Massachusetts Medical Society: The MMS Raises the Physician Voice for Firearm Safety and Gun Violence Prevention

The MMS Raises the Physician Voice for Firearm Safety and Gun Violence Prevention

Gun Safety illustration
Illustration by Chris Twichell

The horror and tragedy of senseless, but increasingly familiar, mass shootings shake us to our core and are widely shared across media. Yet, the day-to-day fatal and nonfatal shootings and gun suicides taking place throughout Massachusetts also deserve our attention and action. In an average year, 109 people in the state die by gun homicide and 271 are wounded by gun assaults — a rate of 1.6 homicides and 3.9 assaults per 100,000 people. An additional 143 people die by suicide using a firearm each year.

The Kaiser Family Foundation’s April report, Americans’ Experiences with Gun-Related Violence, Injuries, and Deaths, noted that one in five adults was threatened with or had family killed by a gun, including suicide. One in six witnessed someone being shot. Yet only one in seven adults surveyed said that a health care provider had inquired about guns in the home, and just a quarter said that their pediatrician had done so.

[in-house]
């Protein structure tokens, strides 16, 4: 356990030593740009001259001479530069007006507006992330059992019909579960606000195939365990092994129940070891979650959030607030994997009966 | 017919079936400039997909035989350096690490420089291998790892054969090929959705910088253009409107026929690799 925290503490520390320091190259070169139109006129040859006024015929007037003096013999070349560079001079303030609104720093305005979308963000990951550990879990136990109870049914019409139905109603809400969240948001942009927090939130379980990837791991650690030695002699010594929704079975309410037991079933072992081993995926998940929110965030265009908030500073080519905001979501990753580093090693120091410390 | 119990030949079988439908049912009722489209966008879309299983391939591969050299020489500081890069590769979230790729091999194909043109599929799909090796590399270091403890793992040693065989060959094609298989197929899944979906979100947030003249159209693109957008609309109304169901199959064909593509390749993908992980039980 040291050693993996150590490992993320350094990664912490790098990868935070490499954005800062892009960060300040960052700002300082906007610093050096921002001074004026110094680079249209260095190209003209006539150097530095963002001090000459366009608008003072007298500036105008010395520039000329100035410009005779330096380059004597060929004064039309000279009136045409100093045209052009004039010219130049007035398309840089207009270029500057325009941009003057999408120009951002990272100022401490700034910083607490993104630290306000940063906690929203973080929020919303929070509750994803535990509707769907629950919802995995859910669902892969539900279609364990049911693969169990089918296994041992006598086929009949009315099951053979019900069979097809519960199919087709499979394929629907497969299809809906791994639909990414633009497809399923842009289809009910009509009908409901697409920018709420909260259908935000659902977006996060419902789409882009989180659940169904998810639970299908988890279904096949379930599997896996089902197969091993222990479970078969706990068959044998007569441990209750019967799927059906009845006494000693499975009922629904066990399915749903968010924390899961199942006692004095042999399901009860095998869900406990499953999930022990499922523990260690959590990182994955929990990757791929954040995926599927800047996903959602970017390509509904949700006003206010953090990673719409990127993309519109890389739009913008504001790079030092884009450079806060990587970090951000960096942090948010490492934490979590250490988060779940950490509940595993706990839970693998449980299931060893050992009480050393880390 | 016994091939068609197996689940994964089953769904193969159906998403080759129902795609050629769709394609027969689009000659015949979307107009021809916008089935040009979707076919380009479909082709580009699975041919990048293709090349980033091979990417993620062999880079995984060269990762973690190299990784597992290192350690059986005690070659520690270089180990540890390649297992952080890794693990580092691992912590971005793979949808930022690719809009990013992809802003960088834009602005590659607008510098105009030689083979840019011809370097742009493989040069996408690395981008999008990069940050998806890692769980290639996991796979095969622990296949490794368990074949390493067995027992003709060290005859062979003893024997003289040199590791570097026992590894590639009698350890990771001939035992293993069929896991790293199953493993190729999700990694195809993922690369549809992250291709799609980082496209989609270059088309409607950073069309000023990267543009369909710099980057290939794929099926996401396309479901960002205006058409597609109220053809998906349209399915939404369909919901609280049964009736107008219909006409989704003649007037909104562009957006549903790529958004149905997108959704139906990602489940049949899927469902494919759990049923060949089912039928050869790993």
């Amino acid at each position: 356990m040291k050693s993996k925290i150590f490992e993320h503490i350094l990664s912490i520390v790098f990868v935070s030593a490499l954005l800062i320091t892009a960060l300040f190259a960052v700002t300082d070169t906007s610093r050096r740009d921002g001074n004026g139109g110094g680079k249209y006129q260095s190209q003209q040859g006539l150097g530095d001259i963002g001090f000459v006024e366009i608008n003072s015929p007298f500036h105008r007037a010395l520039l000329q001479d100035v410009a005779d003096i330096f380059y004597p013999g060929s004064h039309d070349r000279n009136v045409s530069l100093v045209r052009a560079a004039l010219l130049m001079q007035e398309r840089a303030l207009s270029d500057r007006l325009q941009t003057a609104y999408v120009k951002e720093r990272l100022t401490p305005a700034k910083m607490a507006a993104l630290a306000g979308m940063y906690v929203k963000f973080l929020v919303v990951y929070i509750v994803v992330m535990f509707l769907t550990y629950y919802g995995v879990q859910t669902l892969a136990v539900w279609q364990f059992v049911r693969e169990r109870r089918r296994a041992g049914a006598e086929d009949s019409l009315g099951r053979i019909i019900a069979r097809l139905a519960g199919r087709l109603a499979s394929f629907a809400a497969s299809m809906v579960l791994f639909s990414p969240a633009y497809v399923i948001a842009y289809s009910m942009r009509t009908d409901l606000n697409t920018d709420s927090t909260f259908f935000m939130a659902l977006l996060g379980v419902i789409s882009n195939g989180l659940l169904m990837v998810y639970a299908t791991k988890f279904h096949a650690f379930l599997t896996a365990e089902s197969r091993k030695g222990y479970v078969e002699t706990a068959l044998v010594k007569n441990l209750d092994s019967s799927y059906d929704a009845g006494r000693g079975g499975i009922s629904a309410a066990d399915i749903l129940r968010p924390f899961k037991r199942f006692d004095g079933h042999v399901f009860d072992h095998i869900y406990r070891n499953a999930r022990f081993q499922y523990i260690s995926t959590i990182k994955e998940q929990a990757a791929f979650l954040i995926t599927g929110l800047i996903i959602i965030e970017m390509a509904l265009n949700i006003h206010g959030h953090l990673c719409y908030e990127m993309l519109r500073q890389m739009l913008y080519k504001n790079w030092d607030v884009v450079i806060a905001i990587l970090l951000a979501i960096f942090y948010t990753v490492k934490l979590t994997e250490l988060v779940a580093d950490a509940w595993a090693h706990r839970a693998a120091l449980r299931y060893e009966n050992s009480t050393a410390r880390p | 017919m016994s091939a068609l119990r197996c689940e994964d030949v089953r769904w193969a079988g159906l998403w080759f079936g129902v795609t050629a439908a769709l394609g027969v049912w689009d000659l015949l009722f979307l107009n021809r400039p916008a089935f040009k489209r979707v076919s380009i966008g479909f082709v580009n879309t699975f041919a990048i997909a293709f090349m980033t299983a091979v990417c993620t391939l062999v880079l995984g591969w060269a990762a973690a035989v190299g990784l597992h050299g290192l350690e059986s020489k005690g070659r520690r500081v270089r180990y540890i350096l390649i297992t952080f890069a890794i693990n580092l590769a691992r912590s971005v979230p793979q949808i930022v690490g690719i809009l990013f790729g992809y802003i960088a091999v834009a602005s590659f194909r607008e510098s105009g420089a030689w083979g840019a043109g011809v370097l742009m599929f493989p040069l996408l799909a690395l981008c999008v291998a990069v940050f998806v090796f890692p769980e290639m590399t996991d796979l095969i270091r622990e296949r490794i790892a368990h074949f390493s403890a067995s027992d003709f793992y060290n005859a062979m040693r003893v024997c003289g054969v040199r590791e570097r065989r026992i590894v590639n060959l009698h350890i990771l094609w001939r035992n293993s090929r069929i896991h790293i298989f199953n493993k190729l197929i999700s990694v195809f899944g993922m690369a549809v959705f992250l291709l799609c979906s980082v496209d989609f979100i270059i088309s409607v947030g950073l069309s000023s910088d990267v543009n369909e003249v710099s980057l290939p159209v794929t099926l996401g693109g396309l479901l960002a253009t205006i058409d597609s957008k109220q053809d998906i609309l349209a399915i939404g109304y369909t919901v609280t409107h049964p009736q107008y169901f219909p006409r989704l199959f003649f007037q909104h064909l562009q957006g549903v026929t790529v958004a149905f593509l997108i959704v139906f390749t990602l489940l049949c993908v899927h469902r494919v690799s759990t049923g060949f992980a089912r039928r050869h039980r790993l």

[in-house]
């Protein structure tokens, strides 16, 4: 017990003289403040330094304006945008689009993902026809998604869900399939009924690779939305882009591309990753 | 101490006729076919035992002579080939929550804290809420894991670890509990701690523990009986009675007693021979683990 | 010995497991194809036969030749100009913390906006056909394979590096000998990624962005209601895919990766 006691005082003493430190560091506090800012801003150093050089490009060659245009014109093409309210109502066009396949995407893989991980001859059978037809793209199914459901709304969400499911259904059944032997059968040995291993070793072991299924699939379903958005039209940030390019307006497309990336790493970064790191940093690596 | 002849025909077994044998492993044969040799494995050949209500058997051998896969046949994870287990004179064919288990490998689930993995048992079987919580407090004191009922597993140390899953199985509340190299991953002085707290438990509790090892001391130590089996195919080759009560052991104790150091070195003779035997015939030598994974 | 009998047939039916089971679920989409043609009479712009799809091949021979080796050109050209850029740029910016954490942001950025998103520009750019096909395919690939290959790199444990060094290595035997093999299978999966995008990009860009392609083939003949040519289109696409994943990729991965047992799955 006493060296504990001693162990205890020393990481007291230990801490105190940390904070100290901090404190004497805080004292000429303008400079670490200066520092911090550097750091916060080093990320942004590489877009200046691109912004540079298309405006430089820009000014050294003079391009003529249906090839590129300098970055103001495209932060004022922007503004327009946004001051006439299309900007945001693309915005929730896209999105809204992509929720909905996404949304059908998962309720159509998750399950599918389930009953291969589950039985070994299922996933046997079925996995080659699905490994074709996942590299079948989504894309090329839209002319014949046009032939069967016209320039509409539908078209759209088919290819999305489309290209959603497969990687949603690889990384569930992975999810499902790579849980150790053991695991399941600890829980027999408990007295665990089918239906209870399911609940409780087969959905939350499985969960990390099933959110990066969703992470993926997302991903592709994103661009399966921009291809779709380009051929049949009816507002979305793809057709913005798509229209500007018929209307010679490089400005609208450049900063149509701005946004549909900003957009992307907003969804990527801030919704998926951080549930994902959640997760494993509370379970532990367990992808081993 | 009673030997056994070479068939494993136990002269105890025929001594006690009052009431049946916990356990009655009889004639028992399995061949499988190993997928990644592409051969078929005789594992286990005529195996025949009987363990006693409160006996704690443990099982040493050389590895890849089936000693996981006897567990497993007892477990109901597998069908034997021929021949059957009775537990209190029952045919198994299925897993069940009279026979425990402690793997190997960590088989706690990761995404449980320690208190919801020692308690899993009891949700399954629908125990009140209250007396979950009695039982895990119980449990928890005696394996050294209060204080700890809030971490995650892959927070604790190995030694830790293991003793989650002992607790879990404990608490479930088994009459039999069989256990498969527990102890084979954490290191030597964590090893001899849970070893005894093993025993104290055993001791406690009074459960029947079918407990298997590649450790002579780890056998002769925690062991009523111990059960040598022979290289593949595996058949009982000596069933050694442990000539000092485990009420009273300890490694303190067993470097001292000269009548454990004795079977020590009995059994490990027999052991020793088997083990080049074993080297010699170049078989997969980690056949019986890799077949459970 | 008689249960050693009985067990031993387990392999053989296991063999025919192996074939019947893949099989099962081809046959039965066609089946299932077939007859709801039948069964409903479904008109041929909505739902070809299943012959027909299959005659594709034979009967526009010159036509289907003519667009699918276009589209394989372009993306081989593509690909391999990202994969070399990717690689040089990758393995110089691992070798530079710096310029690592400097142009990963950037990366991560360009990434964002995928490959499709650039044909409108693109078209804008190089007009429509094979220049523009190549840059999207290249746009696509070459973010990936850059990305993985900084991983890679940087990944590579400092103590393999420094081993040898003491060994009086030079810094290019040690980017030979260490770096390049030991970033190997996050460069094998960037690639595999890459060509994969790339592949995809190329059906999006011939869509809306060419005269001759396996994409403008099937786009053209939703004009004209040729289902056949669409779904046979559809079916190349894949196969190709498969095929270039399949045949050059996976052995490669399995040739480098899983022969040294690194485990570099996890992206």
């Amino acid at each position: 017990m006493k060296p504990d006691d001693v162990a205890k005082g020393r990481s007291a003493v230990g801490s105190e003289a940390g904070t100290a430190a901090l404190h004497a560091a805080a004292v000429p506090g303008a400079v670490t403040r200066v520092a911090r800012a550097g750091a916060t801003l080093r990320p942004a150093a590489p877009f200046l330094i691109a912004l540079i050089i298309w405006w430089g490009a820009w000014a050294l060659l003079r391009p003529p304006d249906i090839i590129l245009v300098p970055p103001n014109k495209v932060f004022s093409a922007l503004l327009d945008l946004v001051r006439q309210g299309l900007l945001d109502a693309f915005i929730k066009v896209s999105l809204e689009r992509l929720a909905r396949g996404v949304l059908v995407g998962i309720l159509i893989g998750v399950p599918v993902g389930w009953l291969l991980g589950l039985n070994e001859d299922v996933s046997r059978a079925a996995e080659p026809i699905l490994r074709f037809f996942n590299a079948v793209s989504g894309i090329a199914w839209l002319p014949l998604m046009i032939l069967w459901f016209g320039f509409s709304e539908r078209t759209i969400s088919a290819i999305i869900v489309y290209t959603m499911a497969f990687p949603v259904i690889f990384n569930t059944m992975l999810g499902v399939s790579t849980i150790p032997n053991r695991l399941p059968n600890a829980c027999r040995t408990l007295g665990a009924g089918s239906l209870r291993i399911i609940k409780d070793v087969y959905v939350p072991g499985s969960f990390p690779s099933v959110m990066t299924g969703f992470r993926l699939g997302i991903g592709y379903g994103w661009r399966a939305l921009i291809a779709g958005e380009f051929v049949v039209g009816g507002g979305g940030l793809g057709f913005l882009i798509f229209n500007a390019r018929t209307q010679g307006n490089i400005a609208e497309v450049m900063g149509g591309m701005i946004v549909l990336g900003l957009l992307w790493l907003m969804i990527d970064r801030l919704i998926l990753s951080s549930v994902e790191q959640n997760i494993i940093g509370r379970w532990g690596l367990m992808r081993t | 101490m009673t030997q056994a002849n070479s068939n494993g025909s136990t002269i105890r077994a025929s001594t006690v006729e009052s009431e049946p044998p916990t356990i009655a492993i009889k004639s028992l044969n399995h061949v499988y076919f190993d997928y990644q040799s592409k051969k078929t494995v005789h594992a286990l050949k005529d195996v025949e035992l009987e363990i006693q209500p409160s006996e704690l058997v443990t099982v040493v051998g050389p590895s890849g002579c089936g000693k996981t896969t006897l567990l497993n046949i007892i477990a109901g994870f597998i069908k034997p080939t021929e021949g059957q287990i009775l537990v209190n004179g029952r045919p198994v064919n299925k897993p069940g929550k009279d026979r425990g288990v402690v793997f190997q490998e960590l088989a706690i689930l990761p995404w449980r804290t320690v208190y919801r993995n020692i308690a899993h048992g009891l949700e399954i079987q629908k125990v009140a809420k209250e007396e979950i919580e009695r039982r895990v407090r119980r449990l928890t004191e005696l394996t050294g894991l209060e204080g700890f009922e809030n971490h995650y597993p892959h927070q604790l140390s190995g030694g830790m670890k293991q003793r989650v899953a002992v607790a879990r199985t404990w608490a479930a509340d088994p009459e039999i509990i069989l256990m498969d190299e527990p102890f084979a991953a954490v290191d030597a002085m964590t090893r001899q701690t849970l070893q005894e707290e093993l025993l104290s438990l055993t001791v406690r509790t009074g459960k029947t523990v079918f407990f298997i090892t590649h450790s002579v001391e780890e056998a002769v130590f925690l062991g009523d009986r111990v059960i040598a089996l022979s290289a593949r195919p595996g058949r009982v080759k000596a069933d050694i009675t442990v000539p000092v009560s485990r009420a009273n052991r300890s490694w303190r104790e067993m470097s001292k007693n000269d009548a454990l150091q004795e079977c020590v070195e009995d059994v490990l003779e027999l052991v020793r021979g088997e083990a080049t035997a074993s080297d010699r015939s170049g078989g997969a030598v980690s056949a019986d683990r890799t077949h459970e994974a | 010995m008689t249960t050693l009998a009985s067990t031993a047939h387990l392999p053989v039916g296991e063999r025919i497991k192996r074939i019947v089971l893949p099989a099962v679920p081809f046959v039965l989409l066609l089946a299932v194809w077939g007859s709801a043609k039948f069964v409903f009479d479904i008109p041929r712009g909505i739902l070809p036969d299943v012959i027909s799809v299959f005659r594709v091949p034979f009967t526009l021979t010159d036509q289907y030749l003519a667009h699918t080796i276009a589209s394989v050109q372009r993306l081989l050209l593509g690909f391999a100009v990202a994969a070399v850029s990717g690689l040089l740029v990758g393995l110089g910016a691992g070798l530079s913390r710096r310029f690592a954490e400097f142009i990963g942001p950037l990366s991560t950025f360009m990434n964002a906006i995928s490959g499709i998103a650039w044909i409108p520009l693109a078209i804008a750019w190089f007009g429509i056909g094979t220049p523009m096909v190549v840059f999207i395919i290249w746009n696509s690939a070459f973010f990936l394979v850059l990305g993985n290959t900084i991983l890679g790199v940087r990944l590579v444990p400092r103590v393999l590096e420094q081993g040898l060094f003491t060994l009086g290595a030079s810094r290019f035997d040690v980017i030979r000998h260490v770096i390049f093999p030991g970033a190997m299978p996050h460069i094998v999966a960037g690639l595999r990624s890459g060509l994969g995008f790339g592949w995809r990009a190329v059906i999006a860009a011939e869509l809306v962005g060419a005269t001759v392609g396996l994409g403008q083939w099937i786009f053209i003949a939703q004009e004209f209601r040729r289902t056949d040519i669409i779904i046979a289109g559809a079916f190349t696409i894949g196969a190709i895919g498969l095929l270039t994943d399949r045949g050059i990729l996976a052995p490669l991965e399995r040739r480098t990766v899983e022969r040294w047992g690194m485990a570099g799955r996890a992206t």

The MMS has a long and strong history of advocacy regarding firearm safety and gun violence prevention. But in the face of current civilian carnage due to firearms, we as physicians have an opportunity to proactively deter gun violence by focusing on evidence-based measures to advise educational, policy, and advocacy efforts. Physician involvement underscores that gun violence is a public health crisis and of crucial importance to physicians.

The heartbreak of the elementary school mass shooting in Uvalde, Texas, in May 2022 cemented the determination of the Society to make real change to limit danger from firearm injury and death for patients in Massachusetts and across the United States. Outgoing MMS president Theodore A. Calianos II, MD, FACS, began his term that month, expecting to focus on returning to pre-pandemic priorities. The Uvalde shooting shifted his focus.

Organizing an MMS Gun Violence Prevention Initiative